23. Svensson, Lars E O, 1985. "Money and Asset Prices in a Cash-in-Advance Economy," Journal of Political Economy, University of Chicago Press, vol. 93(5), pages 919-44, October.
  24. Lucas, Robert E, Jr, 1978. "Asset Prices in an Exchange Economy," Econometrica, Econometric Society, vol. 46(6), pages 1429-45, November.
  25. Danthine, Jean-Pierre & Donaldson, John B, 1981. "Stochastic Properties of Fast vs. Slow Growing Economies," Econometrica, Econometric Society, vol. 49(4), pages 1007-33, June.
  26. Goldman, Steven Marc, 1974. "Flexibility and the demand for money," Journal of Economic Theory, Elsevier, vol. 9(2), pages 203-222, October.
  27. Laurence J. Kotlikoff & Ariel Pakes, 1984. "Looking for the News in the Noise - Additional Stochastic Implications of Optimal Consumption Choice," NBER Working Papers 1492, National Bureau of Economic Research, Inc.
  28. Bewley, Truman, 1977. "The permanent income hypothesis: A theoretical formulation," Journal of Economic Theory, Elsevier, vol. 16(2), pages 252-292, December.
  29. repec:bla:restud:v:42:y:1975:i:3:p:327-46 is not listed on IDEAS
  30. D. K. Foley & M. F. Hellwig, 1973. "Asset Management with Trading Uncertainty," Working papers 108, Massachusetts Institute of Technology (MIT), Department of Economics.
Full references (including those not matched with items on IDEAS)

This item is not listed on Wikipedia, on a reading list or among the top items on IDEAS.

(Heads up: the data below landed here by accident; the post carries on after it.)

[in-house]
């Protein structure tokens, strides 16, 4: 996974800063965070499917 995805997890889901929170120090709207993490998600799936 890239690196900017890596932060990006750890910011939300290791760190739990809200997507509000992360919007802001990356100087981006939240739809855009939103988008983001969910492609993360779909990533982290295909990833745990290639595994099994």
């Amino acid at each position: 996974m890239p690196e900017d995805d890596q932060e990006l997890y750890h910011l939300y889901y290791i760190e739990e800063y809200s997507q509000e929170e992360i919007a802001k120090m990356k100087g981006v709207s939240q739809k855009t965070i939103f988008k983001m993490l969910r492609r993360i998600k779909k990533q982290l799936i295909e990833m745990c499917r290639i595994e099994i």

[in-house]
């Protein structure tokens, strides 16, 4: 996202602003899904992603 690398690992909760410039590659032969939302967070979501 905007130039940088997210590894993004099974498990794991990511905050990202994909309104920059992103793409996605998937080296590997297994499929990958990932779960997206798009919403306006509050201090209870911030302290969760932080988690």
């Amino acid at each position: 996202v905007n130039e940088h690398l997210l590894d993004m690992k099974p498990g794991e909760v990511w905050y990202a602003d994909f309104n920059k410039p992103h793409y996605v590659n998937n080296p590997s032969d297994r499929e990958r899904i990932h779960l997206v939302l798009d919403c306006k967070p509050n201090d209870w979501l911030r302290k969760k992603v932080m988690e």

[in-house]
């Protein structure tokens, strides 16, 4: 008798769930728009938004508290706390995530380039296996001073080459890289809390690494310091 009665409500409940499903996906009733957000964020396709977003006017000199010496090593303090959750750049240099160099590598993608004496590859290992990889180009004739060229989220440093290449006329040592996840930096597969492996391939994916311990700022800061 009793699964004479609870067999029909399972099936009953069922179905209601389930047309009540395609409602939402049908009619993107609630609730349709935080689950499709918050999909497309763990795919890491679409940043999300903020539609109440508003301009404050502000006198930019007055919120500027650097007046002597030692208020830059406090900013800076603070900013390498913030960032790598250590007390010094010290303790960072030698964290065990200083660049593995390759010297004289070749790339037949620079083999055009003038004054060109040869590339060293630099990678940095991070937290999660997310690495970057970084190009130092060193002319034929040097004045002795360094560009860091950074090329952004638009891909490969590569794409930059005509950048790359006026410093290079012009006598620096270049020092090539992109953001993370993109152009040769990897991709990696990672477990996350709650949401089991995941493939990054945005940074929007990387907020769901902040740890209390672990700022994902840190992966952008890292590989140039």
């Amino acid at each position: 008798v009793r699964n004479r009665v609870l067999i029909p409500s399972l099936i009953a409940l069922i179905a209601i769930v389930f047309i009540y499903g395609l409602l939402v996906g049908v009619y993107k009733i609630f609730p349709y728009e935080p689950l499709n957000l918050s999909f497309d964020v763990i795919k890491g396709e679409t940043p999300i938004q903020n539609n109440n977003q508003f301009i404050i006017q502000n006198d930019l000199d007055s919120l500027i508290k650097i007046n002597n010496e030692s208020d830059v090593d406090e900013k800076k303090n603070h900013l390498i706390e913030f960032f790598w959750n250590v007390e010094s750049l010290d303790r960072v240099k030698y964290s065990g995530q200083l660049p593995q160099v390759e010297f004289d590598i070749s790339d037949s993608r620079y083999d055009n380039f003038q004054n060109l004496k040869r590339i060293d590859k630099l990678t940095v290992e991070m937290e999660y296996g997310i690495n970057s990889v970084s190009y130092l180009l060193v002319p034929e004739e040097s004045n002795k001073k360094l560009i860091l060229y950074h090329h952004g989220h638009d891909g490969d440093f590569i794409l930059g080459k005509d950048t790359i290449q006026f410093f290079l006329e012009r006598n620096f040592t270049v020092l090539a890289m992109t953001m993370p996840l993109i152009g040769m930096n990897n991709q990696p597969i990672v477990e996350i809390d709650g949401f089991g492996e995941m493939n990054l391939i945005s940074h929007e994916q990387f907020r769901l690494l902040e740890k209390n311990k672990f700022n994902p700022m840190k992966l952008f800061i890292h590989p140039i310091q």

When requesting a correction, please mention this item's handle: RePEc:fip:fedfap:86-06. See general information about how to correct material in RePEc.

For technical questions regarding this item, or to correct its authors, title, abstract, bibliographic or download information, contact: (Diane Rosenberger)

If you have authored this item and are not yet registered with RePEc, we encourage you to do it here. This allows to link your profile to this item. It also allows you to accept potential citations to this item that we are uncertain about.

If references are entirely missing, you can add them using this form.

If the full references list an item that is present in RePEc, but the system did not link to it, you can help with this form.

If you know of missing items citing this one, you can help us creating those links by adding the relevant references in the same way as above, for each refering item. If you are a registered author of this item, you may also want to check the "citations" tab in your profile, as there may be some citations waiting for confirmation.

Please note that corrections may take a couple of weeks to filter through the various RePEc services.

This information is provided to you by IDEAS at the Research Division of the Federal Reserve Bank of St. Louis using RePEc data.